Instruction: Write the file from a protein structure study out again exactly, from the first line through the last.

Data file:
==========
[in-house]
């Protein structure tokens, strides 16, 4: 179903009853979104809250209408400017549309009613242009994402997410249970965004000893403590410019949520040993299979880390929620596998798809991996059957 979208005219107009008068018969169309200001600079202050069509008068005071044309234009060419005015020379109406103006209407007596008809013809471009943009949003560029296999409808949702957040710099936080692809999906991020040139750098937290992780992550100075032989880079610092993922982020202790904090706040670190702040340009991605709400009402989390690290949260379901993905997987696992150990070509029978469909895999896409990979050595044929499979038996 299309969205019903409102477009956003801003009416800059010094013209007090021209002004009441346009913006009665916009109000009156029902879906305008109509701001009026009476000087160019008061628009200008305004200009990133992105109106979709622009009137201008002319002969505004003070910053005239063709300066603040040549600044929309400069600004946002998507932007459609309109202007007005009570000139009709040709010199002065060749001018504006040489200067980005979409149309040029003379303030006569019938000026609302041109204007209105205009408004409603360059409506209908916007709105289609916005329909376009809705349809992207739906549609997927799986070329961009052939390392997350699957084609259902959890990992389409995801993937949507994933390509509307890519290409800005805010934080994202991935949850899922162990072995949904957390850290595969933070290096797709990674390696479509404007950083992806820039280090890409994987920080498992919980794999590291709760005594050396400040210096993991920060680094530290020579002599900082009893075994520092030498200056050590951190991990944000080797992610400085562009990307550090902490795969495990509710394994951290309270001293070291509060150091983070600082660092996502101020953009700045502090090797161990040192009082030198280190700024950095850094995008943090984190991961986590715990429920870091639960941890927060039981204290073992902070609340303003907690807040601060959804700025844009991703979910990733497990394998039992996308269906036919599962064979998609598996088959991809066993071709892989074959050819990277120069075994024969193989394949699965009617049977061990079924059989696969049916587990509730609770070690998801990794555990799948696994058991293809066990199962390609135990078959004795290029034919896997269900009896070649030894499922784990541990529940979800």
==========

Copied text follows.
[in-house]
């Protein structure tokens, strides 16, 4: 179903009853979104809250209408400017549309009613242009994402997410249970965004000893403590410019949520040993299979880390929620596998798809991996059957 979208005219107009008068018969169309200001600079202050069509008068005071044309234009060419005015020379109406103006209407007596008809013809471009943009949003560029296999409808949702957040710099936080692809999906991020040139750098937290992780992550100075032989880079610092993922982020202790904090706040670190702040340009991605709400009402989390690290949260379901993905997987696992150990070509029978469909895999896409990979050595044929499979038996 299309969205019903409102477009956003801003009416800059010094013209007090021209002004009441346009913006009665916009109000009156029902879906305008109509701001009026009476000087160019008061628009200008305004200009990133992105109106979709622009009137201008002319002969505004003070910053005239063709300066603040040549600044929309400069600004946002998507932007459609309109202007007005009570000139009709040709010199002065060749001018504006040489200067980005979409149309040029003379303030006569019938000026609302041109204007209105205009408004409603360059409506209908916007709105289609916005329909376009809705349809992207739906549609997927799986070329961009052939390392997350699957084609259902959890990992389409995801993937949507994933390509509307890519290409800005805010934080994202991935949850899922162990072995949904957390850290595969933070290096797709990674390696479509404007950083992806820039280090890409994987920080498992919980794999590291709760005594050396400040210096993991920060680094530290020579002599900082009893075994520092030498200056050590951190991990944000080797992610400085562009990307550090902490795969495990509710394994951290309270001293070291509060150091983070600082660092996502101020953009700045502090090797161990040192009082030198280190700024950095850094995008943090984190991961986590715990429920870091639960941890927060039981204290073992902070609340303003907690807040601060959804700025844009991703979910990733497990394998039992996308269906036919599962064979998609598996088959991809066993071709892989074959050819990277120069075994024969193989394949699965009617049977061990079924059989696969049916587990509730609770070690998801990794555990799948696994058991293809066990199962390609135990078959004795290029034919896997269900009896070649030894499922784990541990529940979800």